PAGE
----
The Mass General survey also identified barriers to enrolling patients in clinical trials. When asked how these oncologists typically found out about breast cancer clinical trials for their patients, most said they contacted an academic oncologist directly or referenced a monthly email about open trials. They also flagged complex trial criteria and patient transportation as roadblocks hindering their patients ultimately enrolling in a trial.
Out of 12 oncologists who completed the post-referral survey, most said that consulting with the virtual clinic usually or always led to improved interpretation of patients' genomic test results. Seven of the 12 providers said that, based on the clinic's feedback, they increased the amount of genomic testing they ordered. Half of the oncologists surveyed said the virtual clinical recommendations and pre-screenings "always" improved clinical trial screening and enrollment, while five oncologists said it "usually" improved screening and enrollment. All oncologists said they were likely or very likely to use the virtual clinic again or recommend it to a colleague.
In answers to open-ended questions about what providers liked about the virtual clinic and how it affected treatment plans for their metastatic breast cancer patients, four themes emerged: the clinic improved provider confidence in treating patients; it increased the number of treatment options for patients; providers found the clinic convenient and accessible; and they liked its patient-centered nature.
Overall, Spring noted that oncologists felt the virtual clinic was time saving because community oncologists typically had to seek out a formal second opinion to get this type of treatment and clinical trial recommendations.
"The number of trials available is vast, so it's difficult to comb through that alone," Spring said. "The research nurse would give preliminary recommendations to arm the community oncologists with that trial information," which they then could tell the patients about.
Spring added that the research nurse could make recommendations based on a patient's location and travel preferences and match patients based on each trial's specific eligibility criteria and slot availability. She was even willing to bet that the research nurse more effectively accounted for all these factors than an artificial intelligence-based trial matching program.
"There's definitely many patient factors to take into account, for example, if a trial requires weekly visits and if the patient lives four hours away," Spring said, noting that AI-based tools are unlikely to factor in these types of considerations when matching patients to trials. "Having that additional insight from the research nurse into what the burden is from the trial in terms of visits and location is helpful. The best system is probably a combination of AI tools and a research nurse."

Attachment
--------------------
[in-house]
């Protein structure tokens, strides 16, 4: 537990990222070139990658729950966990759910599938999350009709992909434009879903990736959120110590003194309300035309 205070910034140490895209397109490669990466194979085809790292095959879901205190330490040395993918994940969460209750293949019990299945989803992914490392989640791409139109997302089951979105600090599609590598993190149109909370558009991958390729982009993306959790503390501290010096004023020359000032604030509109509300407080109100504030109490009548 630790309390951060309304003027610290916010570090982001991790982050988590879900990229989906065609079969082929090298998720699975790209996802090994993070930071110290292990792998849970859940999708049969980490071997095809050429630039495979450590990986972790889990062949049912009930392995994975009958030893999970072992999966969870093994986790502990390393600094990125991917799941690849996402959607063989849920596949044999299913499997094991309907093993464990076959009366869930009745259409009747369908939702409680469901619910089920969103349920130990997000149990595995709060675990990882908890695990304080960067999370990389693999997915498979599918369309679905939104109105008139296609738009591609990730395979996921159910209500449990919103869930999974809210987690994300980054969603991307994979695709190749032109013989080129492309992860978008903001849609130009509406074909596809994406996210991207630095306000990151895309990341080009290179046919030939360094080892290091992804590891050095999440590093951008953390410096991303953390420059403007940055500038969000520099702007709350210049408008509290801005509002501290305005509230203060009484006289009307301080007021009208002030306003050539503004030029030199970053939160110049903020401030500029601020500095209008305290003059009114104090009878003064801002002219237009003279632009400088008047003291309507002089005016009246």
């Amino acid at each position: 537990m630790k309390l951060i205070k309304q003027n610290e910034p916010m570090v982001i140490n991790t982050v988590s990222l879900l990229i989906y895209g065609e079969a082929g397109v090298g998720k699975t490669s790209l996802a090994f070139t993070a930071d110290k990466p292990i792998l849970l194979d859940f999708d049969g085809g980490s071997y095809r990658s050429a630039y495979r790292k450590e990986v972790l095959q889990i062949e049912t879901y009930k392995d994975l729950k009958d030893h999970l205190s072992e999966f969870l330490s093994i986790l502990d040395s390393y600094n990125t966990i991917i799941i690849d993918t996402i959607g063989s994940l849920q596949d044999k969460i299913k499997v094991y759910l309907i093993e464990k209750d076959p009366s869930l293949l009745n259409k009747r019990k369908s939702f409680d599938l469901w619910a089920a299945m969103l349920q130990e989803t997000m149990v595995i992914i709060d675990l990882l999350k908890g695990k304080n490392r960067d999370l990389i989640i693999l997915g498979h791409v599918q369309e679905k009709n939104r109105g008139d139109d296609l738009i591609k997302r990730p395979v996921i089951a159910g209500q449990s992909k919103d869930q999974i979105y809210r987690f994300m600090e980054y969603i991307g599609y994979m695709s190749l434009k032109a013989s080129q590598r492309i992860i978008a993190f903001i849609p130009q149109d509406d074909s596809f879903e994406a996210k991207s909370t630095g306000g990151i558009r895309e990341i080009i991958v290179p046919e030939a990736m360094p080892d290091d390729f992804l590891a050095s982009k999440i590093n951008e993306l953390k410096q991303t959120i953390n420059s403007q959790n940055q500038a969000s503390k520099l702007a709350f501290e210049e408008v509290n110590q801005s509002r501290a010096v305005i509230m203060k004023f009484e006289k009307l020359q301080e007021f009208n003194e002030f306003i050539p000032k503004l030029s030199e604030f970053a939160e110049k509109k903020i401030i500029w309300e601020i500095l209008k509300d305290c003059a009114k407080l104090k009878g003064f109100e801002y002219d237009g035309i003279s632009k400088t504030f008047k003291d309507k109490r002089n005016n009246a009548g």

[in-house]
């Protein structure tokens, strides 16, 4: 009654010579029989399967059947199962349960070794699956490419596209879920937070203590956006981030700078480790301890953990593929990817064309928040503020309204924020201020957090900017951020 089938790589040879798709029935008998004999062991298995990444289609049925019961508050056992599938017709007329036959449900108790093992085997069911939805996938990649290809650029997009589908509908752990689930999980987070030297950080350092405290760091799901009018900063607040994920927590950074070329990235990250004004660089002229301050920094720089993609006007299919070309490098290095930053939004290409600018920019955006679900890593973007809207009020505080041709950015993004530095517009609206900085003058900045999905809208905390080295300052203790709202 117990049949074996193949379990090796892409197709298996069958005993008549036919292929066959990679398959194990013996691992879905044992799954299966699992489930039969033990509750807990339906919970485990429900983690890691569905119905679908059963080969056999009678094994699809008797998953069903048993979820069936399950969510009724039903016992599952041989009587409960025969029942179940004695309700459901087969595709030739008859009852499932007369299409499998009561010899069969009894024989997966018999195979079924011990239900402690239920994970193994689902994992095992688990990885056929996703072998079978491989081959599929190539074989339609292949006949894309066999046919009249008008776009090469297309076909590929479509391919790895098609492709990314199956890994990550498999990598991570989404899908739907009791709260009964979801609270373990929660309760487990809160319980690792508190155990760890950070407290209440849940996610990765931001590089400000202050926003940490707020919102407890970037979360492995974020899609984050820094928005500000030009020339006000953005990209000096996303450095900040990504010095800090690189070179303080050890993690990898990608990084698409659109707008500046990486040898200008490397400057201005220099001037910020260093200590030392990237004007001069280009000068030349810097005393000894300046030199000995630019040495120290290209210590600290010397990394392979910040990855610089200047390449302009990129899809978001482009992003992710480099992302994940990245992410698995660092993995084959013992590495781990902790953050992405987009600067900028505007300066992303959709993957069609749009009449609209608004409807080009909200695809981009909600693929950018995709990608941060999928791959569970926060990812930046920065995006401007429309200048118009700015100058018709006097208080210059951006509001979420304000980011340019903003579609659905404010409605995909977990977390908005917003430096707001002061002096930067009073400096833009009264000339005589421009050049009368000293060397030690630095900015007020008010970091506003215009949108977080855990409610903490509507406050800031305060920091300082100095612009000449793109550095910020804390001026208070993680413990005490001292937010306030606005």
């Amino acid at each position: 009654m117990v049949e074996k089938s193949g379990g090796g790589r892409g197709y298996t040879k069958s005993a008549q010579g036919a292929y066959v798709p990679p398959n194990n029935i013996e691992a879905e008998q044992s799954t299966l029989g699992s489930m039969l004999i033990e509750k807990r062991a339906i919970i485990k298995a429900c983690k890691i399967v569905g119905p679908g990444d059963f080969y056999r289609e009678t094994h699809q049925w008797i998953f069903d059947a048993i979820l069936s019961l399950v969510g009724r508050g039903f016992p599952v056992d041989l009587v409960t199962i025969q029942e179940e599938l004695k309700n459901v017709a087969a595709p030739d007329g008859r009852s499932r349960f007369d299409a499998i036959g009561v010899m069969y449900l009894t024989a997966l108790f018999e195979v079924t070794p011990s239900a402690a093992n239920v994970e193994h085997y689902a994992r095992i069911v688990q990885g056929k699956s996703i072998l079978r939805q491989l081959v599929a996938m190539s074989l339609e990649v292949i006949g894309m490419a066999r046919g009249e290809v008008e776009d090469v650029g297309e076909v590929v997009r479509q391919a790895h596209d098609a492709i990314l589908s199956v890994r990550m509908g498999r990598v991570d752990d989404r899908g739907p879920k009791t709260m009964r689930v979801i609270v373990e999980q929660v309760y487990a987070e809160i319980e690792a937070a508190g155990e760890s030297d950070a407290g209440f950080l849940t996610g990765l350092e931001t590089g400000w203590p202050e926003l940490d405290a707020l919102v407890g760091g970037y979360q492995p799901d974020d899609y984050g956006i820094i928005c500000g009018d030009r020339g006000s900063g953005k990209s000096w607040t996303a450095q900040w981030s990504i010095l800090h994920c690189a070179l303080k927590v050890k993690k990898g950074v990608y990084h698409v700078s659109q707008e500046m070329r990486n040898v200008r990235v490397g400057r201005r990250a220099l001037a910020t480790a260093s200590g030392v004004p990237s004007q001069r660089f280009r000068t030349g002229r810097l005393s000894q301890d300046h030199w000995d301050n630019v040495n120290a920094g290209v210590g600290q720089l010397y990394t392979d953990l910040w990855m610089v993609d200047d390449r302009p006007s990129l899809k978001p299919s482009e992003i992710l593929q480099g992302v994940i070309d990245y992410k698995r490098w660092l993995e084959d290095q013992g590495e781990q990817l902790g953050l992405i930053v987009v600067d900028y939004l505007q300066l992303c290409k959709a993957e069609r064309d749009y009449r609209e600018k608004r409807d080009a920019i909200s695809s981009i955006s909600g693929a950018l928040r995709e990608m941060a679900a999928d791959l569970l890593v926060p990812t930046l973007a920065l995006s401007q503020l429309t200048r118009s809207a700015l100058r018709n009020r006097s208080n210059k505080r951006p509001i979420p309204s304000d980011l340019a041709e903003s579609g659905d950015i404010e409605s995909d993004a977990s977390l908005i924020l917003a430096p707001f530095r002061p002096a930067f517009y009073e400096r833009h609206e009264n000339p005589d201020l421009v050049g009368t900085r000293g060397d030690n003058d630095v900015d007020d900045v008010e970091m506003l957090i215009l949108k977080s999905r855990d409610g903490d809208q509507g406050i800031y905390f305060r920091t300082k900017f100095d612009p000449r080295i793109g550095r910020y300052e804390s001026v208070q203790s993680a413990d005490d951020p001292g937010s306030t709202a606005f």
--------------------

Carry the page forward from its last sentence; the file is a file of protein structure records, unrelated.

Going forward, Spring and her team are looking at how to embed this grant-funded community consulting service into the clinic's regular workflow. The main takeaway from the study was that including a research nurse in these preliminary screenings can lead to greater insight into genomic results for patients treated in the community setting, she said. Typically, oncologists would only include the research nurses after a patient had a formal consult at the Mass General main campus, but now these nurses are immediately added to the case.
Like Mass General, academic cancer centers around the country trying to extend their precision medicine expertise to community practitioners using different strategies. One program at the University of Washington and Seattle Cancer Care Alliance is focused on educating community oncologists about molecular profiling and funneling testing through a large, urban cancer center. The MYLUNG (Molecularly Informed Lung Cancer Treatment in a Community Cancer Network) trial has used a remote oncology pharmacist to improve comprehensive genomic profiling and study enrollment rates among non-small cell lung cancer patients treated at community settings. Another program at the Princess Margaret Cancer Center in Toronto has tried to improve community patients' access to comprehensive genomic profiling and clinical trials by employing a nurse navigator-led virtual care pathway.
For other cancer centers trying to implement virtual precision medicine programs like Mass General's, Spring recommended finding ways to "protect and prioritize" the time for participating nurses and oncologists. "Making it really easy to access was important," she said. "We didn't necessarily require the community oncologists to send us a long summary about their patient. It could be a simple email with the genomic testing results. It doesn't take much additional resources because these nurses and specialized oncologists are already part of the team."